14. Munoz-Price LS, Jacoby GA. Extended-Spectrum Beta-Lactamases. Available at https://www.uptodate.com/contents/extended-spectrum-beta-lactamases. Last accessed May 15, 2023.

15. Drwaz SM, Bonomo RA. Three decades of beta-lactamase inhibitors. Clin Microbiol Rev. 2010;23(1):160-201.

16. Cotter G, Kavanagh K. Adherence mechanism of Candida albicans. Br J Biomed Sci. 2000;57(3):241-249.

17. Hoyer LL. The ALS gene family of Candida albicans. Trends Microbiol. 2001;9(4):176-180.

18. Staab JF, Bradway SD, Fidel PL, Sundstrom P. Adhesive and mammalian transglutaminase substrate properties of Candida albicans Hwp1. Science. 1999;283(5407):1535-1538.

19. Raju SB, Rajappa S. Isolation and identification of Candida >from the oral cavity. ISRN Dent. 2011;2011:487921.

20. Marsh PD, Martin M. Oral Microbiology. Edinburgh: Churchill Livingstone; 2009.

21. Slots J. Oral viral infections of adults. Periodontology. 2009;49:60-86.

22. Cedeno-Mendoza R. Cytomegalovirus (CMV). Available at https://emedicine.medscape.com/article/215702-overview. Last accessed May 15, 2023.

23. Pellett PE, Roizman B. The family Herpesviridae: a brief introduction. In: Knipe DM, Howley PM (eds). Fields Virology. 6th ed. Philadelphia, PA: Lippincott, Williams and Wilkins; 2013: 1802-1822.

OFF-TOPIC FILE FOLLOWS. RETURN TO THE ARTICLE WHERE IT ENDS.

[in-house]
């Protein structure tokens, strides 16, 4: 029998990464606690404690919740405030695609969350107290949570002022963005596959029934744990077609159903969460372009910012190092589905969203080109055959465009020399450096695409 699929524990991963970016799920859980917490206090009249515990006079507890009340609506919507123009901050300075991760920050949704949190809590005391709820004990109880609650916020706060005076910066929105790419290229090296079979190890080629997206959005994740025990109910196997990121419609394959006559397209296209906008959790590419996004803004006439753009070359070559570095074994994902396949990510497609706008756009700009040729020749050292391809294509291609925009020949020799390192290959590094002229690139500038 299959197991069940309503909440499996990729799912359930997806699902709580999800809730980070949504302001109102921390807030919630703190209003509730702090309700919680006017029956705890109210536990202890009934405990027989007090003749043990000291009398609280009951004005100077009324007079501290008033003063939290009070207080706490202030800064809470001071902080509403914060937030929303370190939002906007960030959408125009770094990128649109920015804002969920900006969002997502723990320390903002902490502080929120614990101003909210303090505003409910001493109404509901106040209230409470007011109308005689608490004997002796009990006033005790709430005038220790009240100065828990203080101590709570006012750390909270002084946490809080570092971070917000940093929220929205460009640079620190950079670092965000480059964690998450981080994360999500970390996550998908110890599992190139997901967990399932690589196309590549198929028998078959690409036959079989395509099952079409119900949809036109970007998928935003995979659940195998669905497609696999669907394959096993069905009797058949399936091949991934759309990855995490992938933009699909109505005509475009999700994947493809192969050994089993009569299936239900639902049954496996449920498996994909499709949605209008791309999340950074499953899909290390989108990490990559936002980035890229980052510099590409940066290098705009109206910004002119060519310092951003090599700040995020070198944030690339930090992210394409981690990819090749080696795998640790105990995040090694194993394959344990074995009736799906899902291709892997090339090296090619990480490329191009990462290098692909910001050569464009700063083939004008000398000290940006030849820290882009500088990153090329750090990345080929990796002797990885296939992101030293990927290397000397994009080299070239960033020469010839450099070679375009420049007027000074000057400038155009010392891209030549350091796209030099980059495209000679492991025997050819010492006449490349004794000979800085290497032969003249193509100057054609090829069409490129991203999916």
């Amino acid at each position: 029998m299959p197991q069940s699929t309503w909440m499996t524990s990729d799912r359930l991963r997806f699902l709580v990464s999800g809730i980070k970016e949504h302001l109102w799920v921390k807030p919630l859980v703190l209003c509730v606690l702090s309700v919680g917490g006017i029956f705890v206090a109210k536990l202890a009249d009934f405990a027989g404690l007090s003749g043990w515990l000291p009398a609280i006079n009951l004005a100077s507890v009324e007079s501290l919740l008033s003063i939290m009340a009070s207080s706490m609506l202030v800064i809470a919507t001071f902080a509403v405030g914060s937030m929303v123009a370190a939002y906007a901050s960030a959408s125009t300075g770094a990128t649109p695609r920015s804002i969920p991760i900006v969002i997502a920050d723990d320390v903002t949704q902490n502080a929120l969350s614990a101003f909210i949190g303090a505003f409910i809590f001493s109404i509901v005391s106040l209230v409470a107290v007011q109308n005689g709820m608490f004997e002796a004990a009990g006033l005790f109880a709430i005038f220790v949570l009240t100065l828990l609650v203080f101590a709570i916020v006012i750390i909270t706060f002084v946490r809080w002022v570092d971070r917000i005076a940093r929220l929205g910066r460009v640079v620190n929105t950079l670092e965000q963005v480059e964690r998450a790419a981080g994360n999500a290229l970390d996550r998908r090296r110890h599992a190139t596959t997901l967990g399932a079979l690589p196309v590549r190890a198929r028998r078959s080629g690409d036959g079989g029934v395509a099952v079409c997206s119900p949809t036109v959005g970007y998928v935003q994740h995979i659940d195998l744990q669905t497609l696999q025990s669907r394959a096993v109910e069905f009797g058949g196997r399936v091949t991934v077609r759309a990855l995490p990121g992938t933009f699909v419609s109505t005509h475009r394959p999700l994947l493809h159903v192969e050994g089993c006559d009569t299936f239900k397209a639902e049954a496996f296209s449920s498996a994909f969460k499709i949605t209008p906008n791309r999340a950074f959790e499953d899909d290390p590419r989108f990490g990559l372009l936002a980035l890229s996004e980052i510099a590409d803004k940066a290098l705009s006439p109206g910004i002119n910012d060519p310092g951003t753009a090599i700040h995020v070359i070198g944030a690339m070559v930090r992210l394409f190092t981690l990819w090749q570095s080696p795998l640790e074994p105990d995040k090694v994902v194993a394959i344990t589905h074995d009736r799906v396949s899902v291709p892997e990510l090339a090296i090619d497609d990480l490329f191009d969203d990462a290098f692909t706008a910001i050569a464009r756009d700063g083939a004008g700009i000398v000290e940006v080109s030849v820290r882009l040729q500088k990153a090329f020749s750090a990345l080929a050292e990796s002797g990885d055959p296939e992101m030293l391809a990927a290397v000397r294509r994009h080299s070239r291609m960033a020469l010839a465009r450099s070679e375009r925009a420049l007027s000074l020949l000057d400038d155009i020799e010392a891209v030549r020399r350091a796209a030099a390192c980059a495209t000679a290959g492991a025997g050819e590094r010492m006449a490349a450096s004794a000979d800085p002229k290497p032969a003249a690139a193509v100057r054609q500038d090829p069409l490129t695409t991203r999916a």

24. Hobbs CG, Sterne JA, Bailey M, Heyderman RS, Birchall MA, Thomas SJ. Human papillomavirus and head and neck cancer: a systematic review and meta-analysis. Clin Otolaryngol. 2006:31(4):259-266.

25. Howley PM, Schiler JT, Lowy DR. Papillomaviruses. In: Knipe DM, Howley PM (eds). Fields Virology. 6th ed. Philadelphia: Lipincott, Williams and Wilkins; 2013: 1662-1703.

26. National Institutes of Health. Dental Caries (Tooth Decay). Available at https://www.nidcr.nih.gov/research/data-statistics/dental-caries. Last accessed May 15, 2023.

27. Piris-Lopez R, Aguilar L, Gimenez MJ. Management of odontogenic infections of pulpal and periodontal origin. Med Oral Patol Oral Cir Bucal. 2007;12(2):e154-e159.

28. Robertson D, Smith A.J. The microbiology of the acute dental abscess. J Med Microbiol. 2009;58(2):155-162.

29. Neville BW, Damm DD, Allen CM, Chi AC. Periodontal pathology. In: Neville BW, Damm DD, Allen CM, Chi AC (eds). Color Atlas of Oral and Maxillofacial Diseases. Philadelphia, PA: Elsevier; 2019: 93-107.

30. Jaramillo A, Arce RM, Herrera D, Betancourth M, Botero JE, Contreras A. Clinical and microbiological characterization of periodontal abscesses. J Clin Periodontol. 2005;32(12):1213-1218.

31. Herrera D, Roldan S, Gonzalez I, Sanz M. The periodontal abscess (I): clinical and microbiological findings. J Clin Periodontol. 2000;27(6):387-394.